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Sheezus: Lily Allen’s Grumpy, Halfhearted Comeback

On her first album since 2009, the English pop singer sounds more cynical than ever about making music.

To hear her talk about it to the press, the spunky British singer Lily Allen is thrilled to be releasing a new album after taking a five-year career hiatus in which she gave birth to two daughters.

“I wasn’t good at staying home all day, it didn’t suit me,” she told the UK edition of Glamour. “I missed the positive feedback about my music from my fans. I missed the rush of performing. I missed the free clothes and handbags and the good tables in posh restaurants. I did!”

But the material on Allen’s comeback record, Sheezus, sends a different message. She sounds grumpier than ever about making music—which raises the question, why’s she bothering to make it?

Her third full-length certainly offers more of the unusual recipe that first made Allen stand out back in the mid-2000s: sharp, tangy, BS-free lyrics coated in deceptively sweet soprano. “I went to prep school, why would I deny it? / Silver spoon at the ready, so don’t even try it,” she coos in “Silver Spoon,” a wry message to detractors read too much into her privileged west London upbringing. On “URL Badman,” Allen acerbically imagines the fantasies of a basement-dwelling, misogynistic male music journalist: “A$AP, Kanye, xx remix / Mike Jones, Paul Wall—I need a Kleenex.”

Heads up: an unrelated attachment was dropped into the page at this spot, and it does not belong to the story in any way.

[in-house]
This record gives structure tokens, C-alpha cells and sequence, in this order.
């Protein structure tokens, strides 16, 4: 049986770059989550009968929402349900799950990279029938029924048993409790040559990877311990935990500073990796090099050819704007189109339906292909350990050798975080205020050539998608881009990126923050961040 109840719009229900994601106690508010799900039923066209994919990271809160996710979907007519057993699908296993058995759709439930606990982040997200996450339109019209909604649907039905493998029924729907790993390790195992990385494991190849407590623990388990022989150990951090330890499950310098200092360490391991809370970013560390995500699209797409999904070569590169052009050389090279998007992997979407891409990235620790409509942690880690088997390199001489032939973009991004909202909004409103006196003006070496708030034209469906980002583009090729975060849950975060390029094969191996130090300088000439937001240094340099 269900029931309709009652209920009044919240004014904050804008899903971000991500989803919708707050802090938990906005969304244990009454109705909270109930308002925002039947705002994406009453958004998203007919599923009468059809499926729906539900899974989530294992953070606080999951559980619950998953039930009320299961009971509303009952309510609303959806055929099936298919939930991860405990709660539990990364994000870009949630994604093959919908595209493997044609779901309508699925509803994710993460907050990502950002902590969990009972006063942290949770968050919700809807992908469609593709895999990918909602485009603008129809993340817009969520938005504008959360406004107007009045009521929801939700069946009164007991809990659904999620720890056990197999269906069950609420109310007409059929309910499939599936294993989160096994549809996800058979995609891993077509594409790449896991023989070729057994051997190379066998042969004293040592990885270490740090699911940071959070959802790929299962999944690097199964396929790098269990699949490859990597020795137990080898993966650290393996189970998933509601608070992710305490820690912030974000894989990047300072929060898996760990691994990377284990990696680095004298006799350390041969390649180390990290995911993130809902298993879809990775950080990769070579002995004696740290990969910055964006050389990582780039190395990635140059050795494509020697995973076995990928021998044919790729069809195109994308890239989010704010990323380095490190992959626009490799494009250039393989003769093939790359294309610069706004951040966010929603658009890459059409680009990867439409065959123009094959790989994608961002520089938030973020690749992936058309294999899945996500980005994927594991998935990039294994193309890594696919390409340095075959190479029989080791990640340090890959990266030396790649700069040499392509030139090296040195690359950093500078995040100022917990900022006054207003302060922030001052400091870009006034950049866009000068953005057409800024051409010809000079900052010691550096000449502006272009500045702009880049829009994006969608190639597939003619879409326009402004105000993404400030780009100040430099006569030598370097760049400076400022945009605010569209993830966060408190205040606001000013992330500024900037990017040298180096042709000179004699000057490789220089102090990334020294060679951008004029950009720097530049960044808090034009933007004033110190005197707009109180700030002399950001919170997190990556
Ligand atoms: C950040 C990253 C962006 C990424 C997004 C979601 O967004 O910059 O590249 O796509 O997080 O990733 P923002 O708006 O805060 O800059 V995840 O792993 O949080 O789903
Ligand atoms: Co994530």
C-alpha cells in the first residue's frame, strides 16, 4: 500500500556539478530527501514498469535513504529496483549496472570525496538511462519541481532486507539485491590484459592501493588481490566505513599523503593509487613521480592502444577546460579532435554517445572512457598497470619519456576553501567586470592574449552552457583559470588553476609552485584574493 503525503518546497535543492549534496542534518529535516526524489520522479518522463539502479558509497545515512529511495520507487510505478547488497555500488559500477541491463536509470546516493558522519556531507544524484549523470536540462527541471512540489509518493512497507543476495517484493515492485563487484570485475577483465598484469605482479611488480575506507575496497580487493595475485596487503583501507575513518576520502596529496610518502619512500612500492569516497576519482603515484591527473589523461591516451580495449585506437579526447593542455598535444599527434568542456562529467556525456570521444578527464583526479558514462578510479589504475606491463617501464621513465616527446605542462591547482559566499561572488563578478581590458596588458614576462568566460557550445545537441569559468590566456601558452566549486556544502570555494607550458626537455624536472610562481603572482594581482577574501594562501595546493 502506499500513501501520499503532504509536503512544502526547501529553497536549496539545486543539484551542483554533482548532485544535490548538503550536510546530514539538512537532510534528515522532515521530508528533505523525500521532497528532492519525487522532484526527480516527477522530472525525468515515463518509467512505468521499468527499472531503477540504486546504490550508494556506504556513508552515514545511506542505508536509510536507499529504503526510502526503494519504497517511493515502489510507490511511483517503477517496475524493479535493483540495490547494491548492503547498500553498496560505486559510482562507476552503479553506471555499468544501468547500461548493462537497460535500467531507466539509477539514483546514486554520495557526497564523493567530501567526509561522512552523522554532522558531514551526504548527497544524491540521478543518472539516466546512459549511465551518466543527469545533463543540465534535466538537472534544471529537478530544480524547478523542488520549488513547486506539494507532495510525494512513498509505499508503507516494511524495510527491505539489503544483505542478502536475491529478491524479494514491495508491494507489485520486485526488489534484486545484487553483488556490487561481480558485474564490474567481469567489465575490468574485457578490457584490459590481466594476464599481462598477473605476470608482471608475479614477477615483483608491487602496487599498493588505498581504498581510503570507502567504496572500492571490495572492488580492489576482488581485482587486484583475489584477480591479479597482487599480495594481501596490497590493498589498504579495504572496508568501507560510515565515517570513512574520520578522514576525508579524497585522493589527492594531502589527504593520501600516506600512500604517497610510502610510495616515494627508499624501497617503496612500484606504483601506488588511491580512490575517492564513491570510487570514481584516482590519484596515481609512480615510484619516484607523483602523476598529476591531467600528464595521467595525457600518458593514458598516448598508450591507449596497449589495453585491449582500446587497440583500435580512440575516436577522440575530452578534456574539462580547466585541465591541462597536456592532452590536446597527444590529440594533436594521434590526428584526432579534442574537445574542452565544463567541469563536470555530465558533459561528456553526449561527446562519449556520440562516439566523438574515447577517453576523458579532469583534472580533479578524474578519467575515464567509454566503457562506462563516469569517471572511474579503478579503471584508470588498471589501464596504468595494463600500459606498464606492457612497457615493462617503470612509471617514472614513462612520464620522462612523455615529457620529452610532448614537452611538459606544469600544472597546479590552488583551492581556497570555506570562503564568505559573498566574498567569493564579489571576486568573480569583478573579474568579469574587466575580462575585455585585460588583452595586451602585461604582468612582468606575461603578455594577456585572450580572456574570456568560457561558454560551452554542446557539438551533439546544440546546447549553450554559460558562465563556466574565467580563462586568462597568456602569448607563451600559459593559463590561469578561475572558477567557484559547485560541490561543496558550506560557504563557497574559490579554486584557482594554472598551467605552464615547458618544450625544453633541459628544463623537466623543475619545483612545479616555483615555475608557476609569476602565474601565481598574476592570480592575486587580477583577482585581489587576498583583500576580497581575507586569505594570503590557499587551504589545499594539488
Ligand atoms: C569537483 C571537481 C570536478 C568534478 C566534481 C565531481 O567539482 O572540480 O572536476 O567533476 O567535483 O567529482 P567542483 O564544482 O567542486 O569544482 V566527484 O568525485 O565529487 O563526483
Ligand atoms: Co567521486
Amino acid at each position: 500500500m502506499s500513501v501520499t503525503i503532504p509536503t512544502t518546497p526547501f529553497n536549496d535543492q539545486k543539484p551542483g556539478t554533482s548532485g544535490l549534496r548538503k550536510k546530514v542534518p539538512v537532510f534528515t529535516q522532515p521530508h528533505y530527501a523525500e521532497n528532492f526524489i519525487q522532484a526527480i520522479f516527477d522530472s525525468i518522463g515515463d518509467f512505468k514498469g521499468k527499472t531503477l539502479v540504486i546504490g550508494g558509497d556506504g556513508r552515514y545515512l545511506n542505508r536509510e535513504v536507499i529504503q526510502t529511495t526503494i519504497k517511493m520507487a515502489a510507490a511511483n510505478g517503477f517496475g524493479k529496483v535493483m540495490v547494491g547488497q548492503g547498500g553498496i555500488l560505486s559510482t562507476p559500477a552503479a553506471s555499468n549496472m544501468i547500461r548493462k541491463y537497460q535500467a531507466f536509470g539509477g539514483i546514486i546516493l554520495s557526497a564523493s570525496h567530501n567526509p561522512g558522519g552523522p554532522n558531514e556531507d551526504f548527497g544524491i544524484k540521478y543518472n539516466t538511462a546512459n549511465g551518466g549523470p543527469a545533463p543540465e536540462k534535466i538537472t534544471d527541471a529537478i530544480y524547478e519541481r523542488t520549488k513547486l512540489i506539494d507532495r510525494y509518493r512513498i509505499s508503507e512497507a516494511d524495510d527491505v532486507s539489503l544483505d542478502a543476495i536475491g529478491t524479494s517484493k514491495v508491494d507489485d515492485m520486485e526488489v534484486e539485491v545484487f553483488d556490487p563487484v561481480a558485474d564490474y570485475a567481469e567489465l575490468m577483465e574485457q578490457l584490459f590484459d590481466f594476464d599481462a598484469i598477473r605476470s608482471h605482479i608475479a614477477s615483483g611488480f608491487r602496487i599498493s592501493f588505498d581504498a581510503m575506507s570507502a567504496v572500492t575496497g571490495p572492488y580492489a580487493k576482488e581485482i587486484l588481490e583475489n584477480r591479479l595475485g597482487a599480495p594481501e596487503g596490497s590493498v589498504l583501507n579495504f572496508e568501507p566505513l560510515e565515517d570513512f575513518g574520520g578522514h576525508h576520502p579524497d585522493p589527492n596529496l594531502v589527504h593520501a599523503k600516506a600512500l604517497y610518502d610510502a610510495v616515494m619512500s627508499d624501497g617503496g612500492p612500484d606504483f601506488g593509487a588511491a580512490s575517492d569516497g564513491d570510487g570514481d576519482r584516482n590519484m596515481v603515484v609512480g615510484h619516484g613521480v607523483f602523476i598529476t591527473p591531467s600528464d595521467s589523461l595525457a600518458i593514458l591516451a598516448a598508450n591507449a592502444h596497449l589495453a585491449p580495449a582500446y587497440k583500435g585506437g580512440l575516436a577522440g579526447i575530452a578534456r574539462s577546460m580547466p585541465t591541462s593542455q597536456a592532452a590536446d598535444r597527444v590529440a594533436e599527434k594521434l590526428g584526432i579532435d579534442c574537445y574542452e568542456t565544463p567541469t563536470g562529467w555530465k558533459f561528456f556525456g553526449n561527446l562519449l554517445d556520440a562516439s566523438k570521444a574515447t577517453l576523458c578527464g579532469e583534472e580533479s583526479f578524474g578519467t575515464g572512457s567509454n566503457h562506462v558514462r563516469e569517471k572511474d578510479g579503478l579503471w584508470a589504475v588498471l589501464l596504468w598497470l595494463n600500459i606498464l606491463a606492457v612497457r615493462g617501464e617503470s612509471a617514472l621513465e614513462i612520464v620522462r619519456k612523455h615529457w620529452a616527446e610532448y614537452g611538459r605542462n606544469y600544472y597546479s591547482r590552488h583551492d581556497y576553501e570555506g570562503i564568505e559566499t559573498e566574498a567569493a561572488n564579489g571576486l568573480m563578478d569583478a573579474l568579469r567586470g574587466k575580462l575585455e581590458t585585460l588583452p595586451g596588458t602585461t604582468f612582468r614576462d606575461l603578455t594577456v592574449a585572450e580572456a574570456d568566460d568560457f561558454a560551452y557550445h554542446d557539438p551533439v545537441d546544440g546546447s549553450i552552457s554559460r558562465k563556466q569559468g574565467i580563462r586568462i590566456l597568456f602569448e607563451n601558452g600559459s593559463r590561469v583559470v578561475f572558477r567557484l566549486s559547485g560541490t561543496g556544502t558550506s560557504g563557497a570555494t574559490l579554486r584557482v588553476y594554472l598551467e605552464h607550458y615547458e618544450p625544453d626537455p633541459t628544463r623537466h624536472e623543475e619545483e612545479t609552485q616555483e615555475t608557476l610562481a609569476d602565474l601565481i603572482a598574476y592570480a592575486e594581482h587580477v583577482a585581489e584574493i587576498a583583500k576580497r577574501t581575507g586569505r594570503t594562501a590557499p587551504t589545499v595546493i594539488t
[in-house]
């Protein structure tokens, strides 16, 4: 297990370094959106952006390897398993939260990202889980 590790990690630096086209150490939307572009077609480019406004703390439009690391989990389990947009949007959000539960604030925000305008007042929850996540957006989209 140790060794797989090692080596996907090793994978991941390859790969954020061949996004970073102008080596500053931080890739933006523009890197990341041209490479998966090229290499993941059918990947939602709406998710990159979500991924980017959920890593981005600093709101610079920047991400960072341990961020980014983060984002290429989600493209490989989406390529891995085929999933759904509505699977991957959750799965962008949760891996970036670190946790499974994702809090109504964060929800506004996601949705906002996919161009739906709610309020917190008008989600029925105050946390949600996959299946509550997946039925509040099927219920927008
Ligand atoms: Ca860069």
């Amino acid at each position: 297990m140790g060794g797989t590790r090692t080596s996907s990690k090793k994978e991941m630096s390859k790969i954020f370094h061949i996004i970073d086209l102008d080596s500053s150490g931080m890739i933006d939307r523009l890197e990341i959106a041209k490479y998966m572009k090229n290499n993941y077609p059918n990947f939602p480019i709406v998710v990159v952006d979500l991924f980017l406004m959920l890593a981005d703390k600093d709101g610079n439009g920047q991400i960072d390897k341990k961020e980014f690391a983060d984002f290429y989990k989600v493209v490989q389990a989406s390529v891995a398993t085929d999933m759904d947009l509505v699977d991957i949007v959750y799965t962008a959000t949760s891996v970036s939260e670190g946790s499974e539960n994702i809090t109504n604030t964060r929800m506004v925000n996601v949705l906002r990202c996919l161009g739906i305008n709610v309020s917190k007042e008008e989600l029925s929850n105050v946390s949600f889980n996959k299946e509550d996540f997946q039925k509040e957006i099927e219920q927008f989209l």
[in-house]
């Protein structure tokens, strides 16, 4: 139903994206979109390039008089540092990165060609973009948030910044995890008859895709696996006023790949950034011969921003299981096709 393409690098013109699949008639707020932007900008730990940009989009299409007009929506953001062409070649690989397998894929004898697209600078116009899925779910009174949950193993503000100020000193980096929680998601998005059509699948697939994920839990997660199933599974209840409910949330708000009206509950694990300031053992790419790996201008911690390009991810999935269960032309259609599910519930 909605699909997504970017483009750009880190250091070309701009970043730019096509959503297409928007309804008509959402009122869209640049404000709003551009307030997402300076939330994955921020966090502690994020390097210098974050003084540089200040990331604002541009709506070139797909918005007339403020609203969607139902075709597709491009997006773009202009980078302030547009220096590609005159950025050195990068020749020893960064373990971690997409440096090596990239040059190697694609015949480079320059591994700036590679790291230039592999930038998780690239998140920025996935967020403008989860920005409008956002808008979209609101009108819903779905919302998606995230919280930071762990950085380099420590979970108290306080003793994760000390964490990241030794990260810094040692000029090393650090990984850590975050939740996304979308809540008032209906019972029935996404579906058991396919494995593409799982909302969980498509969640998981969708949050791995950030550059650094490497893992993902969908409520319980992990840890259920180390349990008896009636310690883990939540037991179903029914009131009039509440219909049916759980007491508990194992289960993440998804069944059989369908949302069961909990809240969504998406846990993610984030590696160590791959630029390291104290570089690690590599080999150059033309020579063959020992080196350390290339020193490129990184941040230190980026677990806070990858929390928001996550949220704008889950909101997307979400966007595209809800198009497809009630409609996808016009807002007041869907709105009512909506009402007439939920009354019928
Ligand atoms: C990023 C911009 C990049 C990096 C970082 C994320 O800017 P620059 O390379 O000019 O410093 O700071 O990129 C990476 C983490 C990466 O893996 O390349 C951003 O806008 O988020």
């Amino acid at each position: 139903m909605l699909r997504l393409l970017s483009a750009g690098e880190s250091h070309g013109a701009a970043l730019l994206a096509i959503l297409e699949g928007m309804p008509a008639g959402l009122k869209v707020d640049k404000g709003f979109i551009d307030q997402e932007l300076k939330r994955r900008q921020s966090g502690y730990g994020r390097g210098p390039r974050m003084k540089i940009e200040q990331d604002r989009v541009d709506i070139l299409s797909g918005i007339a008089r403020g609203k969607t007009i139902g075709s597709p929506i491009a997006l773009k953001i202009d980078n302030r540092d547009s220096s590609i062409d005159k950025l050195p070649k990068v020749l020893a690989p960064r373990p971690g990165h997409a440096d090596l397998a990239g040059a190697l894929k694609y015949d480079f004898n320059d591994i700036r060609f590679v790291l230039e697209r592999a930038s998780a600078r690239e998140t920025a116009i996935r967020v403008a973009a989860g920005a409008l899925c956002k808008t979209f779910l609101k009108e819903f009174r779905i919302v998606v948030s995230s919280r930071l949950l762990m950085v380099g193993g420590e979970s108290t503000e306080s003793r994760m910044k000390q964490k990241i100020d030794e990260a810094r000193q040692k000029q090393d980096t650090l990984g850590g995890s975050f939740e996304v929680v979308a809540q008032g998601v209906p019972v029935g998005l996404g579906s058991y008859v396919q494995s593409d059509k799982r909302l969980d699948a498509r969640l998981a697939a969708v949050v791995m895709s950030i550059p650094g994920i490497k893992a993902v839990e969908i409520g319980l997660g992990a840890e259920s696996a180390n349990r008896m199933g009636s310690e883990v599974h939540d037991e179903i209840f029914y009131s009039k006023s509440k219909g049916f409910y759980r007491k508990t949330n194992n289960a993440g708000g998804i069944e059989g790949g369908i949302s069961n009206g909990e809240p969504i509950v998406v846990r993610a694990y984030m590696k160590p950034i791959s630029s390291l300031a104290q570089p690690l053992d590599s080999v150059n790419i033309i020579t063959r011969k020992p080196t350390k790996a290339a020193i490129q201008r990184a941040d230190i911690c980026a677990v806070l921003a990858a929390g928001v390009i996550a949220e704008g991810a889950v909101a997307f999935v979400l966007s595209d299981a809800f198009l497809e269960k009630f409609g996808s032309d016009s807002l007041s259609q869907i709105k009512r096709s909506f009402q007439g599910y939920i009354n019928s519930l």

But if Allen’s trademark bluntness here is delightfully sassy at best, at worst it comes off as unnecessarily disdainful—even cantankerous—toward fame, other musicians, and even pop music fans.

Yes, oppressive industry standards and music journalists do deserve the shellacking Allen gives them on numbers like “Hard Out Here” and “URL Badman” (which, full disclosure, a group of critics that included Nolan Feeney and I may or may not have helped inspire last year). But on the title track, Allen picks on the female musicians she ostensibly set out to defend in the two tracks I just mentioned: She sneers at Lady Gaga and Katy Perry while telling Beyoncé to, essentially, bow down. Jabs like these aren’t ultimately so different, in substance, from the kind of arbitrary competition-dissing found in many rap lyrics. But because most of the artists Allen mentions strain to send positive messages of self- and female empowerment rather than start intra-music beefs, these swipes—tongue-in-cheek as they may be—feel startlingly unprovoked.